More than 250,000 trees across Wolverhampton have been carefully inspected and mapped to help protect the city’s green landscape for the future.

The far reaching inspection programme has included all 258,295 trees that fall under the direct care of City of Wolverhampton Council.

It covers a diverse range of species that are located in streets, near public buildings, in cemeteries and at various parks and open spaces throughout the city.

The inspection programme, which has taken 2 years to complete, firstly involved identifying the exact number and location of the trees that fall under the care of the council.

Tree inspectors then assessed each tree to determine its specific management needs. Every tree has undergone a thorough health and safety review and any necessary maintenance has been identified and planned in accordance with the council’s Tree Risk Management policy.

The result is a comprehensive city wide record which will help provide information about any tree under the council’s care.

In addition, the council has also launched an innovative interactive tree inspection map which allows both residents and stakeholders to access real time information on tree locations and inspections.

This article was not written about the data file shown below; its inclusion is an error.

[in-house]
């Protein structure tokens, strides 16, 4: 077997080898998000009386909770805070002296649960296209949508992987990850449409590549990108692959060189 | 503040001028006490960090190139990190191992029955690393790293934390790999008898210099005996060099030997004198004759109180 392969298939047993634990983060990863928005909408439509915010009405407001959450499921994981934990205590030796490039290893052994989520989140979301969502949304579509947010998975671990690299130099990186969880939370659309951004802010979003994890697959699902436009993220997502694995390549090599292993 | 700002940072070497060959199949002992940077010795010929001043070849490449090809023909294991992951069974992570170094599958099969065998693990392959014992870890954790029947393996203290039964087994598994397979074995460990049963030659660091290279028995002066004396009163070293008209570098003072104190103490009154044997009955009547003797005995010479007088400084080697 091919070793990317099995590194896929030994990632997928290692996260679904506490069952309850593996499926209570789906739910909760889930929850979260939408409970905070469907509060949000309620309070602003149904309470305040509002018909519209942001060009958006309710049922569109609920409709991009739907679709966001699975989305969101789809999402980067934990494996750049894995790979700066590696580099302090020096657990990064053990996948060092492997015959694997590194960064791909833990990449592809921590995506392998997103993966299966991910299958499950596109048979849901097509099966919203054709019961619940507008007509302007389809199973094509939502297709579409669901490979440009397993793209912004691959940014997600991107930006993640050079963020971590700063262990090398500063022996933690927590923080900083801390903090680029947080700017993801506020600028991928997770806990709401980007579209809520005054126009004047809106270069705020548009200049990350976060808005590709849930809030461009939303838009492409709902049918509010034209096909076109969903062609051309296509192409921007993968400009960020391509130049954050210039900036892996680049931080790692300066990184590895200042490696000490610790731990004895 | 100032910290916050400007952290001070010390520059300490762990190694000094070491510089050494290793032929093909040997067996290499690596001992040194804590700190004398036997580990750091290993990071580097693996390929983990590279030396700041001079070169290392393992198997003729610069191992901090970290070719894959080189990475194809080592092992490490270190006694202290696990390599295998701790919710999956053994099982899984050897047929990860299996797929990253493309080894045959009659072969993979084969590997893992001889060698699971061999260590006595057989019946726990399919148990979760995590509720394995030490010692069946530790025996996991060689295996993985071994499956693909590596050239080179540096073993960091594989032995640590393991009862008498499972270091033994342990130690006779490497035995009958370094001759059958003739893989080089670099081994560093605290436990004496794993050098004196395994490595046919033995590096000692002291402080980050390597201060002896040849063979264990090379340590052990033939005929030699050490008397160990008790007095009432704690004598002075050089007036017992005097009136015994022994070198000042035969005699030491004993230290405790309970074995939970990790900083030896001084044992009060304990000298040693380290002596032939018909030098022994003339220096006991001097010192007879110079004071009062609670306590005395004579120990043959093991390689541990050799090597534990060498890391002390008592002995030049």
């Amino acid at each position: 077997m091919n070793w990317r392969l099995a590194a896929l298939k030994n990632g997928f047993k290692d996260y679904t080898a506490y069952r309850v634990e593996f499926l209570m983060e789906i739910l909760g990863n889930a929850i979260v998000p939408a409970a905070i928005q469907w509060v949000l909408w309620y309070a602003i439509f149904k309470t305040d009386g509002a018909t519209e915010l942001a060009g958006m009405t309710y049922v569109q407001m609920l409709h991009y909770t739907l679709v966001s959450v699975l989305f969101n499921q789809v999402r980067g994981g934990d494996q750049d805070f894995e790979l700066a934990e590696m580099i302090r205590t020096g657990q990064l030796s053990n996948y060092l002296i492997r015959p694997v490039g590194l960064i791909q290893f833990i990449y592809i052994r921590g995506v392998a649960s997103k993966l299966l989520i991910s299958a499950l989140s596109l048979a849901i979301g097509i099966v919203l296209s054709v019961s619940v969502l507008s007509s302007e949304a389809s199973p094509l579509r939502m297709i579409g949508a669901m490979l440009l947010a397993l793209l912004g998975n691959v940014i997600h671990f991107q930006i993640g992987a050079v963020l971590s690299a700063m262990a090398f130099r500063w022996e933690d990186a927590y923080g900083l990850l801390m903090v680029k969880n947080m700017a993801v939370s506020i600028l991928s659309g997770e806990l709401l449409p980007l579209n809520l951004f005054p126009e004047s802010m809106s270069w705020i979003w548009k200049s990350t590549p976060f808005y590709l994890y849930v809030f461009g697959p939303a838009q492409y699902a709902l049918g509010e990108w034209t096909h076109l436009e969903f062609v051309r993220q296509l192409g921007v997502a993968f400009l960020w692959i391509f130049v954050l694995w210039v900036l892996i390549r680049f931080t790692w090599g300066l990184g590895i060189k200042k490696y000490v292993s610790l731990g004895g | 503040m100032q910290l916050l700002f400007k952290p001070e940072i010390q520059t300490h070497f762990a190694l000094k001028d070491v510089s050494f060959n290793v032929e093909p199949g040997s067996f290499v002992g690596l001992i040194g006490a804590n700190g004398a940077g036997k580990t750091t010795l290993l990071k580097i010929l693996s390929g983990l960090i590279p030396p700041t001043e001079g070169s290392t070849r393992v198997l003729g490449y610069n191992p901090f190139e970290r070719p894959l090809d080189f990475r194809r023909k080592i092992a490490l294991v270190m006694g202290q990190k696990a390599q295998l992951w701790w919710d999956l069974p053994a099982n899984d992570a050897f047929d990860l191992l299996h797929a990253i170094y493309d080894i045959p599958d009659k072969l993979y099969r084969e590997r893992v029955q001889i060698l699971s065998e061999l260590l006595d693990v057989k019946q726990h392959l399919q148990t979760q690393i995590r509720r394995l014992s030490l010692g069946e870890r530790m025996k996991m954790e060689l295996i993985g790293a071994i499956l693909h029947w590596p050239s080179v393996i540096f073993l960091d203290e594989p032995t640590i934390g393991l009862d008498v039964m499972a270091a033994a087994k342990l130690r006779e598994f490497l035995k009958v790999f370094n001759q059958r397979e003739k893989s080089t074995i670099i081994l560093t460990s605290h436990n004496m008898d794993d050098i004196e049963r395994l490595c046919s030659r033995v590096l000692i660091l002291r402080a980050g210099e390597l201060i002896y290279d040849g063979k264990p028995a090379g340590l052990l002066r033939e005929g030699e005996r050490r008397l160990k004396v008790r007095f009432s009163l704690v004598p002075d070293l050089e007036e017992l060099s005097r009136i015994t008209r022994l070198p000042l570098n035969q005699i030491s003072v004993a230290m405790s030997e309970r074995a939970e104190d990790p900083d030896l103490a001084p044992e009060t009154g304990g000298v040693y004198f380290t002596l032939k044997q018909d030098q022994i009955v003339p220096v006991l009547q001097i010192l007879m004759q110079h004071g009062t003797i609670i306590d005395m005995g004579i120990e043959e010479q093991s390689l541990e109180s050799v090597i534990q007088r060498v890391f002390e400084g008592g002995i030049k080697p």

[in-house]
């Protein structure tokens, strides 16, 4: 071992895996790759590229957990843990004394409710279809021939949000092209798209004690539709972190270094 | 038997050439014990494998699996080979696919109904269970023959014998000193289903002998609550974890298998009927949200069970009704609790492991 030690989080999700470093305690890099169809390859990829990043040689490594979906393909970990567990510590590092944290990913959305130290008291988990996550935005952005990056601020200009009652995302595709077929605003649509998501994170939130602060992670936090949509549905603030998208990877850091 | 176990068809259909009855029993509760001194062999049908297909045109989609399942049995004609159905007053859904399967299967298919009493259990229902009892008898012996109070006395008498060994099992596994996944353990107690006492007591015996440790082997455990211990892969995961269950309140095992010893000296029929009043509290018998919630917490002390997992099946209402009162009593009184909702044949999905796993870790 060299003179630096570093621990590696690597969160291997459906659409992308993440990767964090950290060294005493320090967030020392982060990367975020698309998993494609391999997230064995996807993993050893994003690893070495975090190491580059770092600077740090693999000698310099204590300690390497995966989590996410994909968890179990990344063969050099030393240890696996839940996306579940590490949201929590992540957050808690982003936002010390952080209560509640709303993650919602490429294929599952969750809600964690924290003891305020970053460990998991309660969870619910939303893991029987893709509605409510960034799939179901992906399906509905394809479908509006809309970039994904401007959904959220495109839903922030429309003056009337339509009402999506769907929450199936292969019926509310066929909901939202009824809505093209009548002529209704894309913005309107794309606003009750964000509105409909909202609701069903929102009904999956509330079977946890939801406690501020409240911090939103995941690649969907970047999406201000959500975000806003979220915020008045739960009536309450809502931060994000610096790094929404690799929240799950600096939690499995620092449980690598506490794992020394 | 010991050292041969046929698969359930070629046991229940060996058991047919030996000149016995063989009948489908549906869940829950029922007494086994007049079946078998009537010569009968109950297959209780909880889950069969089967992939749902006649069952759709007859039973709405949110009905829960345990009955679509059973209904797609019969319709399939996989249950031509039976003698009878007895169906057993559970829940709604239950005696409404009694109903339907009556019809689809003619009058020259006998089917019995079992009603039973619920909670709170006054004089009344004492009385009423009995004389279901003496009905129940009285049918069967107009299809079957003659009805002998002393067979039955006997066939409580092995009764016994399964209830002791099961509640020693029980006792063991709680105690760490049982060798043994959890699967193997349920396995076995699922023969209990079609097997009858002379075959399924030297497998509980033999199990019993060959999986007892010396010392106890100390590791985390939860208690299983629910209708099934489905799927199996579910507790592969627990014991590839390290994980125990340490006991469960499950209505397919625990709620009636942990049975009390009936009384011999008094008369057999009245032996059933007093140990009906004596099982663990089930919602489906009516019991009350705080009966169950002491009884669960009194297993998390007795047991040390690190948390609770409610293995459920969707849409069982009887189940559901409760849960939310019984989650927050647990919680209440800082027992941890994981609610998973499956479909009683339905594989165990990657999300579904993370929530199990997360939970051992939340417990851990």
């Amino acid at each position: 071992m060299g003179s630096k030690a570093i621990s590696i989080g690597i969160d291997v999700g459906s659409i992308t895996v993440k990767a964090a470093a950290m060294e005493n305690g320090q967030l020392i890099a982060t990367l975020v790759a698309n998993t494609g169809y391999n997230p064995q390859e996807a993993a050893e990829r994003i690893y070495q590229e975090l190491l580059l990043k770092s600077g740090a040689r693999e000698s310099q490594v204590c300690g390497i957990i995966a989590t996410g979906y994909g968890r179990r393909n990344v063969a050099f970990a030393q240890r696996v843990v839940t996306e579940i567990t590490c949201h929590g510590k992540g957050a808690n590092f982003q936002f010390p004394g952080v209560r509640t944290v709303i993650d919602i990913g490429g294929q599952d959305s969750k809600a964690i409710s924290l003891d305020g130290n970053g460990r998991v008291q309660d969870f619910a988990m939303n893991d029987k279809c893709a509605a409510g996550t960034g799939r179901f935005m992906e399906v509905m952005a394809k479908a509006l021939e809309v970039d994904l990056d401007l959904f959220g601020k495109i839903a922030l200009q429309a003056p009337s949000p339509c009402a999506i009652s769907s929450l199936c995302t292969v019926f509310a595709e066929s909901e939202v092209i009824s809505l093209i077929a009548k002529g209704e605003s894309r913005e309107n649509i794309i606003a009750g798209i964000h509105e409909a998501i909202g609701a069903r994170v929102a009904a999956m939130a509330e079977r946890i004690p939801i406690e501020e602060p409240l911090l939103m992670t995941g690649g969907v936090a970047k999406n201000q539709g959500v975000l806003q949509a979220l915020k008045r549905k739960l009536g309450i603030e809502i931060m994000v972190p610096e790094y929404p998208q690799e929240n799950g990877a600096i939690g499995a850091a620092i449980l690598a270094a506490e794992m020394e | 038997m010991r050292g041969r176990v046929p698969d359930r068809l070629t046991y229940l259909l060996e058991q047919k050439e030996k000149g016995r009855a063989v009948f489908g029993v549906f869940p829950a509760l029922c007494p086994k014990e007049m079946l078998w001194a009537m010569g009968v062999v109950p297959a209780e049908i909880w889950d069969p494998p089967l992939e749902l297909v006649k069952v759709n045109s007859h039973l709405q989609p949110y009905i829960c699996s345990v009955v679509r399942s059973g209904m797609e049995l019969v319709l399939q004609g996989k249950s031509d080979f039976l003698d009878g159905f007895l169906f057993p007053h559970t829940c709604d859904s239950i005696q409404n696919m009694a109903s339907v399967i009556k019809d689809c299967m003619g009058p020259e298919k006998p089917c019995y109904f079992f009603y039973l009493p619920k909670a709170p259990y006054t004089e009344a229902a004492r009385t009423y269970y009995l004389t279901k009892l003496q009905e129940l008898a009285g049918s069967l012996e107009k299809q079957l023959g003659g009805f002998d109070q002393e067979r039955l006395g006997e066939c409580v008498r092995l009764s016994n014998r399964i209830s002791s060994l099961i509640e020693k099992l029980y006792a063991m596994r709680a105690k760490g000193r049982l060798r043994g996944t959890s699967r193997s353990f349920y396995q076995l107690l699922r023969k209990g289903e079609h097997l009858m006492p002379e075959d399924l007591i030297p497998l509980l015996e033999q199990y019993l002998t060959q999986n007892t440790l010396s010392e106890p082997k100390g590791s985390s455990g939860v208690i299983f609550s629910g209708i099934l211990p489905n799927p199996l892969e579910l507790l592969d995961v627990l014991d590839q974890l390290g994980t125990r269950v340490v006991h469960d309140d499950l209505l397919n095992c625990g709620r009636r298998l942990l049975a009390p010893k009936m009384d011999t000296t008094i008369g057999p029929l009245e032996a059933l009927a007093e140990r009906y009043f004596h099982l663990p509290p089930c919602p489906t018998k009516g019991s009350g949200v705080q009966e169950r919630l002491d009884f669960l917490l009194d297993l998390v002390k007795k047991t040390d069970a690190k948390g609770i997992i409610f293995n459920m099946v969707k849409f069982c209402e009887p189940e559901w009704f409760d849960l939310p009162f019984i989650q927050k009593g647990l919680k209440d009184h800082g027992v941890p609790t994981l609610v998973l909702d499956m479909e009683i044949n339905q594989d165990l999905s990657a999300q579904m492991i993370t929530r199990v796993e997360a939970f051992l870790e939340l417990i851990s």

Councillor Craig Collingswood, cabinet member for environment and climate change, said: “This is a huge achievement which has been made possible by the dedication of our arboriculture team alongside the development of a digital platform to manage the tree inspection programme and ongoing maintenance.

“Thanks to officers’ efforts in inspecting, cataloguing and tailoring strategies for each one of our 258,295 trees, we are ensuring both public safety and the wellbeing of the trees themselves.

“This comprehensive record and new interactive map will now be vital tools to help us with risk management, maintenance and expansion of our tree stock. This is important work that will benefit generations to come.

“Trees play a vital role in our commitment to tackle climate change. They capture carbon, provide a habitat for wildlife, reduce the effects of summer heat and offer a way to limit the risk of flooding. 

“Not only are there huge environmental advantages, but there are health and wellbeing benefits too. Getting outside and creating and enjoying green spaces in our neighbourhoods can make a real difference to peoples’ physical and mental wellbeing.”

The council’s arboriculture team responds to more than 1,600 customer enquiries each year about trees.

These include queries about pruning, fallen and damaged trees, diseased and unhealthy trees and requests for planting.

For more information about the council’s tree service visit Trees, hedges and grass.